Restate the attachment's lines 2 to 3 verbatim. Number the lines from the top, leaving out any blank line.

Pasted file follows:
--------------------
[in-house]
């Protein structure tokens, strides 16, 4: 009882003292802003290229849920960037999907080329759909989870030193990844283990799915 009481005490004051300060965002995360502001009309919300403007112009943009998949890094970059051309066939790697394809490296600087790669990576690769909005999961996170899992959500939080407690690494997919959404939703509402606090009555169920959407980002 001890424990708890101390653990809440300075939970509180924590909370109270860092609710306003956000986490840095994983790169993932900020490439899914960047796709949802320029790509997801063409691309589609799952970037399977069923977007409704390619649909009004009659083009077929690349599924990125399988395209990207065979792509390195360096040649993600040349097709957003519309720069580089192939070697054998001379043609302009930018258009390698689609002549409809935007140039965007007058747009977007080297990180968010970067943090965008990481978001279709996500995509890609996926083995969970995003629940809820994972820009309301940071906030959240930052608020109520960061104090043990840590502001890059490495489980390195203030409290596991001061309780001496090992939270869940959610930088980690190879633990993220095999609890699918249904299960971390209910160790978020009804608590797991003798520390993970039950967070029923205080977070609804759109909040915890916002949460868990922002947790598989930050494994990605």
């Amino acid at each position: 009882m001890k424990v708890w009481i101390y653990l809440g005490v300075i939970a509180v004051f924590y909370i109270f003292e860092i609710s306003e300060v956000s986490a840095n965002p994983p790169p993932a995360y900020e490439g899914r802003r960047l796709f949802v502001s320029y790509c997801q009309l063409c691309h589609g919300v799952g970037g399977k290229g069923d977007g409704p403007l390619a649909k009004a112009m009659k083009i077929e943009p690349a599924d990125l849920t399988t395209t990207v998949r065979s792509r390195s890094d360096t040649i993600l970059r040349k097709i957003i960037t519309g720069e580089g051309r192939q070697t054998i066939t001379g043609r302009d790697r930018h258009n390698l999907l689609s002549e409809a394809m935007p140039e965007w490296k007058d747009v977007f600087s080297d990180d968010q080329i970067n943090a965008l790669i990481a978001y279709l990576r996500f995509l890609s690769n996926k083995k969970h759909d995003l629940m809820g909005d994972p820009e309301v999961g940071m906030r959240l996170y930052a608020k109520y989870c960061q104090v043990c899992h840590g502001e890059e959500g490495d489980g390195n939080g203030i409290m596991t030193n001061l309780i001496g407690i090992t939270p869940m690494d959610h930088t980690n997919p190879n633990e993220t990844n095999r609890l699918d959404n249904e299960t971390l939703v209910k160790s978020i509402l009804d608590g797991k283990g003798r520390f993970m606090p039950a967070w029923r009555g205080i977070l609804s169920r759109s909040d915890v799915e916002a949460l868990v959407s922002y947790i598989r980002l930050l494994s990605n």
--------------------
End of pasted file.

């Protein structure tokens, strides 16, 4: 009882003292802003290229849920960037999907080329759909989870030193990844283990799915 009481005490004051300060965002995360502001009309919300403007112009943009998949890094970059051309066939790697394809490296600087790669990576690769909005999961996170899992959500939080407690690494997919959404939703509402606090009555169920959407980002 001890424990708890101390653990809440300075939970509180924590909370109270860092609710306003956000986490840095994983790169993932900020490439899914960047796709949802320029790509997801063409691309589609799952970037399977069923977007409704390619649909009004009659083009077929690349599924990125399988395209990207065979792509390195360096040649993600040349097709957003519309720069580089192939070697054998001379043609302009930018258009390698689609002549409809935007140039965007007058747009977007080297990180968010970067943090965008990481978001279709996500995509890609996926083995969970995003629940809820994972820009309301940071906030959240930052608020109520960061104090043990840590502001890059490495489980390195203030409290596991001061309780001496090992939270869940959610930088980690190879633990993220095999609890699918249904299960971390209910160790978020009804608590797991003798520390993970039950967070029923205080977070609804759109909040915890916002949460868990922002947790598989930050494994990605």
């Amino acid at each position: 009882m001890k424990v708890w009481i101390y653990l809440g005490v300075i939970a509180v004051f924590y909370i109270f003292e860092i609710s306003e300060v956000s986490a840095n965002p994983p790169p993932a995360y900020e490439g899914r802003r960047l796709f949802v502001s320029y790509c997801q009309l063409c691309h589609g919300v799952g970037g399977k290229g069923d977007g409704p403007l390619a649909k009004a112009m009659k083009i077929e943009p690349a599924d990125l849920t399988t395209t990207v998949r065979s792509r390195s890094d360096t040649i993600l970059r040349k097709i957003i960037t519309g720069e580089g051309r192939q070697t054998i066939t001379g043609r302009d790697r930018h258009n390698l999907l689609s002549e409809a394809m935007p140039e965007w490296k007058d747009v977007f600087s080297d990180d968010q080329i970067n943090a965008l790669i990481a978001y279709l990576r996500f995509l890609s690769n996926k083995k969970h759909d995003l629940m809820g909005d994972p820009e309301v999961g940071m906030r959240l996170y930052a608020k109520y989870c960061q104090v043990c899992h840590g502001e890059e959500g490495d489980g390195n939080g203030i409290m596991t030193n001061l309780i001496g407690i090992t939270p869940m690494d959610h930088t980690n997919p190879n633990e993220t990844n095999r609890l699918d959404n249904e299960t971390l939703v209910k160790s978020i509402l009804d608590g797991k283990g003798r520390f993970m606090p039950a967070w029923r009555g205080i977070l609804s169920r759109s909040d915890v799915e916002a949460l868990v959407s922002y947790i598989r980002l930050l494994s990605n």